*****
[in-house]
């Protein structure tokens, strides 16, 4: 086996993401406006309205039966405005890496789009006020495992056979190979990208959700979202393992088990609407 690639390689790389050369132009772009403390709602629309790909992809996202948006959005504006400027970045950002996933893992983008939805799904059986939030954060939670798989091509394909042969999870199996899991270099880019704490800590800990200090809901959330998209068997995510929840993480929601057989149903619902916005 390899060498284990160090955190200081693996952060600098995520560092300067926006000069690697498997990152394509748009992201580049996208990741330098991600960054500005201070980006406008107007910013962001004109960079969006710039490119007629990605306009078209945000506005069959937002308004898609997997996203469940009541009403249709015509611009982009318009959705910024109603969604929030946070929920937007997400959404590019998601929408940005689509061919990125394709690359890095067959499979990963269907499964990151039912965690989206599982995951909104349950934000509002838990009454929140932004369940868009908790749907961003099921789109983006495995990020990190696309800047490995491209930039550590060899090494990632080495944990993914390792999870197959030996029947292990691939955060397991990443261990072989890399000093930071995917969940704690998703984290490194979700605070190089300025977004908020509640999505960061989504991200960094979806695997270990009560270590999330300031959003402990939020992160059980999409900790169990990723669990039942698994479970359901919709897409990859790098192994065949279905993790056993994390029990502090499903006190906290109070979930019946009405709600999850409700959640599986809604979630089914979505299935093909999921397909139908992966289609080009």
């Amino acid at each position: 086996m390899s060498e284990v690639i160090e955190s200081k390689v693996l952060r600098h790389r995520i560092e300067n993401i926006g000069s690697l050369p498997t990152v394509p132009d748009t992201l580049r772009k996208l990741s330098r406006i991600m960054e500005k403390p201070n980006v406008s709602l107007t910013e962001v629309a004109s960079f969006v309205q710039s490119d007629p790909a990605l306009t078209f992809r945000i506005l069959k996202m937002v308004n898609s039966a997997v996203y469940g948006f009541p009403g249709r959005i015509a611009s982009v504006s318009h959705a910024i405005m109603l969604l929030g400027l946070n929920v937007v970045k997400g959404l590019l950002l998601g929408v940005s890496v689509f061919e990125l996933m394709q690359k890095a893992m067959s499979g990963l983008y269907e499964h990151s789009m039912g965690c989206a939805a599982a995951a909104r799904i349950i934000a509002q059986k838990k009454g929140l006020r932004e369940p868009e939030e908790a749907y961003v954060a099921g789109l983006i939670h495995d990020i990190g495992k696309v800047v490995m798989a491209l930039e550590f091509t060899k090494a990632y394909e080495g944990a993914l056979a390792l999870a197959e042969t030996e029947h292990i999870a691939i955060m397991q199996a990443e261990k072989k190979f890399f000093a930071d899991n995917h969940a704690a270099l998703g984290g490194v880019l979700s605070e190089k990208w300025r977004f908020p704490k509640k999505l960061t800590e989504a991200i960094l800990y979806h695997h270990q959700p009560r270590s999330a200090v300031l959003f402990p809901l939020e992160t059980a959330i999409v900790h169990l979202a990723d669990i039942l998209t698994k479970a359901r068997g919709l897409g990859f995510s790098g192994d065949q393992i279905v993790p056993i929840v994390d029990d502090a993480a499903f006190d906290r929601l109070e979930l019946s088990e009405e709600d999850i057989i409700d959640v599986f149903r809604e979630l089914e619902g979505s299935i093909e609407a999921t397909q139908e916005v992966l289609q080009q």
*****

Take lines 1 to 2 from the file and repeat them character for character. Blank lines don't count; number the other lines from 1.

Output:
[in-house]
């Protein structure tokens, strides 16, 4: 086996993401406006309205039966405005890496789009006020495992056979190979990208959700979202393992088990609407 690639390689790389050369132009772009403390709602629309790909992809996202948006959005504006400027970045950002996933893992983008939805799904059986939030954060939670798989091509394909042969999870199996899991270099880019704490800590800990200090809901959330998209068997995510929840993480929601057989149903619902916005 390899060498284990160090955190200081693996952060600098995520560092300067926006000069690697498997990152394509748009992201580049996208990741330098991600960054500005201070980006406008107007910013962001004109960079969006710039490119007629990605306009078209945000506005069959937002308004898609997997996203469940009541009403249709015509611009982009318009959705910024109603969604929030946070929920937007997400959404590019998601929408940005689509061919990125394709690359890095067959499979990963269907499964990151039912965690989206599982995951909104349950934000509002838990009454929140932004369940868009908790749907961003099921789109983006495995990020990190696309800047490995491209930039550590060899090494990632080495944990993914390792999870197959030996029947292990691939955060397991990443261990072989890399000093930071995917969940704690998703984290490194979700605070190089300025977004908020509640999505960061989504991200960094979806695997270990009560270590999330300031959003402990939020992160059980999409900790169990990723669990039942698994479970359901919709897409990859790098192994065949279905993790056993994390029990502090499903006190906290109070979930019946009405709600999850409700959640599986809604979630089914979505299935093909999921397909139908992966289609080009």